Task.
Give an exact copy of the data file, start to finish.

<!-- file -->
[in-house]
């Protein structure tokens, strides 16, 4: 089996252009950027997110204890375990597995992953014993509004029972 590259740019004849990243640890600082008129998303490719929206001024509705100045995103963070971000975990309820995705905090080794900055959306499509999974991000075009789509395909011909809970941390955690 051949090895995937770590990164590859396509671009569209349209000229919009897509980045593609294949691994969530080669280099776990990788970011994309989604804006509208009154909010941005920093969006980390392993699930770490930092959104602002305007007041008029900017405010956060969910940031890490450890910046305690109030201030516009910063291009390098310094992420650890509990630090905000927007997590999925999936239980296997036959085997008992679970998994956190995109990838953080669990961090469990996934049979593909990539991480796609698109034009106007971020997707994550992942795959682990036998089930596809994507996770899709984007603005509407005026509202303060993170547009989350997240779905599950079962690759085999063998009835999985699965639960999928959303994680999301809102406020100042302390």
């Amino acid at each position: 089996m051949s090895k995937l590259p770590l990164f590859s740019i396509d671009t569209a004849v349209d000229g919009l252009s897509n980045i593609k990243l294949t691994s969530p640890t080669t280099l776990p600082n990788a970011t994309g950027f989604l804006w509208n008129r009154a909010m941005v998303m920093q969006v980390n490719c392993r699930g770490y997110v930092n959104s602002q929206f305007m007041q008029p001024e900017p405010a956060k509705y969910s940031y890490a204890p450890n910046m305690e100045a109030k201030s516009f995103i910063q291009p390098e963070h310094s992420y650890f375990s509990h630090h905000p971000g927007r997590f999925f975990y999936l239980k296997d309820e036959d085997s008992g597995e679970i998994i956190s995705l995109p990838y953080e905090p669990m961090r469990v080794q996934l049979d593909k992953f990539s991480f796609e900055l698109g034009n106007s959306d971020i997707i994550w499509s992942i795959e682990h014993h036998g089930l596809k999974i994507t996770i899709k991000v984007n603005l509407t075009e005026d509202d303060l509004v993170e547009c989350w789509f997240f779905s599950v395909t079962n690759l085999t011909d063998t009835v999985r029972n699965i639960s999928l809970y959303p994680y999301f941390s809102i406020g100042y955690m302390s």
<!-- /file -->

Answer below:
[in-house]
């Protein structure tokens, strides 16, 4: 089996252009950027997110204890375990597995992953014993509004029972 590259740019004849990243640890600082008129998303490719929206001024509705100045995103963070971000975990309820995705905090080794900055959306499509999974991000075009789509395909011909809970941390955690 051949090895995937770590990164590859396509671009569209349209000229919009897509980045593609294949691994969530080669280099776990990788970011994309989604804006509208009154909010941005920093969006980390392993699930770490930092959104602002305007007041008029900017405010956060969910940031890490450890910046305690109030201030516009910063291009390098310094992420650890509990630090905000927007997590999925999936239980296997036959085997008992679970998994956190995109990838953080669990961090469990996934049979593909990539991480796609698109034009106007971020997707994550992942795959682990036998089930596809994507996770899709984007603005509407005026509202303060993170547009989350997240779905599950079962690759085999063998009835999985699965639960999928959303994680999301809102406020100042302390």
């Amino acid at each position: 089996m051949s090895k995937l590259p770590l990164f590859s740019i396509d671009t569209a004849v349209d000229g919009l252009s897509n980045i593609k990243l294949t691994s969530p640890t080669t280099l776990p600082n990788a970011t994309g950027f989604l804006w509208n008129r009154a909010m941005v998303m920093q969006v980390n490719c392993r699930g770490y997110v930092n959104s602002q929206f305007m007041q008029p001024e900017p405010a956060k509705y969910s940031y890490a204890p450890n910046m305690e100045a109030k201030s516009f995103i910063q291009p390098e963070h310094s992420y650890f375990s509990h630090h905000p971000g927007r997590f999925f975990y999936l239980k296997d309820e036959d085997s008992g597995e679970i998994i956190s995705l995109p990838y953080e905090p669990m961090r469990v080794q996934l049979d593909k992953f990539s991480f796609e900055l698109g034009n106007s959306d971020i997707i994550w499509s992942i795959e682990h014993h036998g089930l596809k999974i994507t996770i899709k991000v984007n603005l509407t075009e005026d509202d303060l509004v993170e547009c989350w789509f997240f779905s599950v395909t079962n690759l085999t011909d063998t009835v999985r029972n699965i639960s999928l809970y959303p994680y999301f941390s809102i406020g100042y955690m302390s």